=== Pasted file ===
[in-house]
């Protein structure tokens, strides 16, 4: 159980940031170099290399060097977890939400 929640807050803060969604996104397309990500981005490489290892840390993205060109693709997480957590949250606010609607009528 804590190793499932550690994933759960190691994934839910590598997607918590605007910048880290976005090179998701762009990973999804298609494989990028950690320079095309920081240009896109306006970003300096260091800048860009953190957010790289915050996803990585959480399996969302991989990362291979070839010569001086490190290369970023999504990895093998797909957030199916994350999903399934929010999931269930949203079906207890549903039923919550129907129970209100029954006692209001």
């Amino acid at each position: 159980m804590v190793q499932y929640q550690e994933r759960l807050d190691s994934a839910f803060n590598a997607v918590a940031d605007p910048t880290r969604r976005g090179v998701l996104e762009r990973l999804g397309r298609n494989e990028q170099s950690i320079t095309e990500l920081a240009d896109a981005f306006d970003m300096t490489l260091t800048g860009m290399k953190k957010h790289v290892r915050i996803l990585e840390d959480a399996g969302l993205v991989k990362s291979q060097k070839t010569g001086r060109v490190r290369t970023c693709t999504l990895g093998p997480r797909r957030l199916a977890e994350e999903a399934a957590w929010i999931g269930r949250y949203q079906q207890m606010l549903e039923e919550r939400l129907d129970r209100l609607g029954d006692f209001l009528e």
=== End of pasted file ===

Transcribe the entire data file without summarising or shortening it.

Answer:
[in-house]
């Protein structure tokens, strides 16, 4: 159980940031170099290399060097977890939400 929640807050803060969604996104397309990500981005490489290892840390993205060109693709997480957590949250606010609607009528 804590190793499932550690994933759960190691994934839910590598997607918590605007910048880290976005090179998701762009990973999804298609494989990028950690320079095309920081240009896109306006970003300096260091800048860009953190957010790289915050996803990585959480399996969302991989990362291979070839010569001086490190290369970023999504990895093998797909957030199916994350999903399934929010999931269930949203079906207890549903039923919550129907129970209100029954006692209001």
């Amino acid at each position: 159980m804590v190793q499932y929640q550690e994933r759960l807050d190691s994934a839910f803060n590598a997607v918590a940031d605007p910048t880290r969604r976005g090179v998701l996104e762009r990973l999804g397309r298609n494989e990028q170099s950690i320079t095309e990500l920081a240009d896109a981005f306006d970003m300096t490489l260091t800048g860009m290399k953190k957010h790289v290892r915050i996803l990585e840390d959480a399996g969302l993205v991989k990362s291979q060097k070839t010569g001086r060109v490190r290369t970023c693709t999504l990895g093998p997480r797909r957030l199916a977890e994350e999903a399934a957590w929010i999931g269930r949250y949203q079906q207890m606010l549903e039923e919550r939400l129907d129970r209100l609607g029954d006692f209001l009528e």